DISCLAIMER: The Star Trek characters are the property of Paramount Studios, Inc and Viacom. The story contents are the creation and property of Djinn and are copyright (c) 2001 by Djinn. This story is Rated PG-13.
Something in Endgame disturbed me. Something about Janeway. This came to me. Helped me understand. Hope you like it...
Crippled Queen (Endgame coda)
The parades are long over. I stare at a sky no longer filled with fireworks and laser images. I have survived the debriefs, the speeches, the medals, the inquiries. And my crew has survived them. All of my crew. Star Fleet was not interested in prosecuting my former Maquis crewman. They wanted only to laud us. After the Dominion War, the Federation needed heroes, needed a celebration. We were it.
I sip at my coffee. It is bitter. Fifty days ago, I could not believe I would ever give this nectar up. But already it has gone sour. It has come to represent Voyager and everything that meant for me. Everything that is gone. I can see how the memories would have turned bitter for Admiral Janeway, because already I feel as though I am losing my grasp on a feeling, a way of life that I thought would be with me always. My family is dispersed. And I am alone.
And that is the greatest irony of all. That, I think, is what Admiral Janeway was really trying to prevent. Winding up alone. And bitter. And damaged. I couldn't imagine becoming her. Now I see her face in the mirror daily. Threatening me with her loneliness.
I know that she lied. She lied about the most important thing of all. Why I had to save Seven. She told me that Chakotay would never recover. But I've considered that as I've watched Chakotay and Seven together. I've thought of what the Admiral said. And she was not thinking of him. The person that was destroyed when Seven died was Admiral Janeway, not Chakotay. I know him. Perhaps better than I know anyone. He has the gift of great love. It is a part of him. And he knows how to mourn. And to move on. I've seen him do it. I've seen him mourn us. And I've seen him move on.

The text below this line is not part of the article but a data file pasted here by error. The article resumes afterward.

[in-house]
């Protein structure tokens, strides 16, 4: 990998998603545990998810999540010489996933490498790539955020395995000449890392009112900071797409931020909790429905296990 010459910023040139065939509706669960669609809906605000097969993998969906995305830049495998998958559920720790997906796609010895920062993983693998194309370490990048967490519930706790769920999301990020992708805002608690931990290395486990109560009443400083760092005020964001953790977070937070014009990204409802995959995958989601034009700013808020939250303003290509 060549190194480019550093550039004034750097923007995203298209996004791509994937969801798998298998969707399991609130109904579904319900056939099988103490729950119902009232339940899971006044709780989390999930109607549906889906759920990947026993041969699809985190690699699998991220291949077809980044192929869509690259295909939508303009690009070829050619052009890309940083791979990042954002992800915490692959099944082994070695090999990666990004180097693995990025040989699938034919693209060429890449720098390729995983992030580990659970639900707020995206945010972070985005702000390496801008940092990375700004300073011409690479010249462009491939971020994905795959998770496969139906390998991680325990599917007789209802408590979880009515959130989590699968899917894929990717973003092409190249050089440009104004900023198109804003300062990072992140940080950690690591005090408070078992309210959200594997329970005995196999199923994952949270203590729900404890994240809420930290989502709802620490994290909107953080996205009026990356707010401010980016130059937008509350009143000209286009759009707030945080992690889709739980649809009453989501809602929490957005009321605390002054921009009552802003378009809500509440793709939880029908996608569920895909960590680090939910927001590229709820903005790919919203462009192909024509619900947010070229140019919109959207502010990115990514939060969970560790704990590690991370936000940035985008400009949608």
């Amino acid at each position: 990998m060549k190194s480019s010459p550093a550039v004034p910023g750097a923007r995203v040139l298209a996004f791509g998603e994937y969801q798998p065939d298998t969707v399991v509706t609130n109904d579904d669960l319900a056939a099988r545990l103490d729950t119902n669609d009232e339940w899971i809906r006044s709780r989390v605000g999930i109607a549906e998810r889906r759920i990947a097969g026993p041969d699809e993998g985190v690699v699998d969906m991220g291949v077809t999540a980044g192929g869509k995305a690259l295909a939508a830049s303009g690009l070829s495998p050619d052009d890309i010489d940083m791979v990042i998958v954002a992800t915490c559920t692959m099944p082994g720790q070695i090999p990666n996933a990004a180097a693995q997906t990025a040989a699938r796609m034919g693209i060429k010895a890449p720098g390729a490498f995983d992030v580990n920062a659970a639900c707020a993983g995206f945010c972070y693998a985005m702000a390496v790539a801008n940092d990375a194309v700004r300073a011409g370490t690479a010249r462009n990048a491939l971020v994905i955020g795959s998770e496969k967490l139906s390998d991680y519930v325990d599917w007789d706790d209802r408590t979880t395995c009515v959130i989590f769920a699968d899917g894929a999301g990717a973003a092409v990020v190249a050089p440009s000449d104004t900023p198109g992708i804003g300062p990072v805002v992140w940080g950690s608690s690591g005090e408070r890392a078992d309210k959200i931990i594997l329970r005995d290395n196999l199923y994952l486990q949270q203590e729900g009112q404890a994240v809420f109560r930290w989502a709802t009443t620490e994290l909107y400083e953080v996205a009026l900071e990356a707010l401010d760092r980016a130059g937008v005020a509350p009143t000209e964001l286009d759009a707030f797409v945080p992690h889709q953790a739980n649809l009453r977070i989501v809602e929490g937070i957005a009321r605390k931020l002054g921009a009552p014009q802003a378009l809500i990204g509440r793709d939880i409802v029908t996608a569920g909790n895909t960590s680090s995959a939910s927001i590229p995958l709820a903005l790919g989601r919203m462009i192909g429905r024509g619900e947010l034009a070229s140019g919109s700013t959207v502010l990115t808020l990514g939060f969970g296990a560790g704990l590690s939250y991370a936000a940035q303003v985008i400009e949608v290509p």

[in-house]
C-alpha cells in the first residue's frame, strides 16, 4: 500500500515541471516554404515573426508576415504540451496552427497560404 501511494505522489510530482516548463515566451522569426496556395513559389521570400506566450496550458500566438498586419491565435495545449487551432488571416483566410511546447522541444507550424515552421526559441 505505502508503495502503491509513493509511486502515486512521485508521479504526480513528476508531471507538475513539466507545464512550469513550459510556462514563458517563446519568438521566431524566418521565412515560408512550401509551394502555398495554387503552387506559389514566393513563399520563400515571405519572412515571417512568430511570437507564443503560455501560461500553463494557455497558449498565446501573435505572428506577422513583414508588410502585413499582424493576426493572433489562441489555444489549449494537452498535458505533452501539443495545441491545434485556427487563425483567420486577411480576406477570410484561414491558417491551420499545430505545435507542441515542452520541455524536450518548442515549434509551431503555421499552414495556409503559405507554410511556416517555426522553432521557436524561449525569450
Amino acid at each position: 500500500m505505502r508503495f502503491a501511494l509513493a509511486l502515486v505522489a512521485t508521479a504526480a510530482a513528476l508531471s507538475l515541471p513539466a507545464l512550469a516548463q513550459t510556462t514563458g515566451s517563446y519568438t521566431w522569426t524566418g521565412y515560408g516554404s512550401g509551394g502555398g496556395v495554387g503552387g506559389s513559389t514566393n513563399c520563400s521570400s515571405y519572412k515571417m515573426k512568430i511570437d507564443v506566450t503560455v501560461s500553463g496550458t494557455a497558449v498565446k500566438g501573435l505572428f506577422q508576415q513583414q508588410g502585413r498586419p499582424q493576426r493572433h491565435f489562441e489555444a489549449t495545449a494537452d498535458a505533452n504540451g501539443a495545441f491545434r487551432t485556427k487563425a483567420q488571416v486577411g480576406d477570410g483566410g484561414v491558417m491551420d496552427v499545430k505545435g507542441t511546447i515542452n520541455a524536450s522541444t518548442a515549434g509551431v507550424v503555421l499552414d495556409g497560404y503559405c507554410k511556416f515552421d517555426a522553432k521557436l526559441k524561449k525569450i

I think of her, that Admiral Janeway, and what it must have been like to watch for three years while the two people she cared the most for discovered each other, fell ever deeper into love. And I know now what she wouldn't say. I know that it killed her inside. For she loved them both. Truly loved them. But they had come to represent too much to her to ever just be a recipient of her affection.
Perhaps I should stop saying "she" and "her" when referring to myself. I should be brave, if only in the privacy of my own log. I loved them both. Yes, that is better. More honest. More raw. I loved them both.
Chakotay was the person I would have loved if I had been afraid enough. Afraid that the future I wanted, a future back on Earth, would never happen. He represented giving up that dream. The best man I have ever known, will ever know, and I made him into my white flag. Pitiful.
And Seven. The person I would have loved if I had not been afraid. I acted as if I had a mother's affection for her, but it went so much deeper than that. I loved her. I had freed her, helped her find her own way. I had wanted so much for her. For us. But I was afraid. Afraid to reach out to her for love. I was the strong one, the one that was leading her. How could I risk it? How could I lose myself in her? Assimilation would have been sweet. But I was afraid.
And now they are together. I know what she is feeling, or at least a small portion of it. Even as a neophyte in the way of emotions, Seven probably feels a thousand times more than I have ever allowed myself to experience. But I remember the heady feeling of Chakotay's passion. I know what it is like to have his love. I had it for years. But I threw it away. That he is my friend at all speaks volumes of his capacity for love, for forgiveness.
And he forgave me so much. Those fights we had during our first encounter with the Borg, the later arguments. I never fought fair with him. I used his love against him so many times. And kept him close to me even though I knew that what I could give him would never make him whole. I slept with him long after I had closed down emotionally. He kept hoping, but eventually even he gave up. And Seven was waiting. What a prize for such suffering.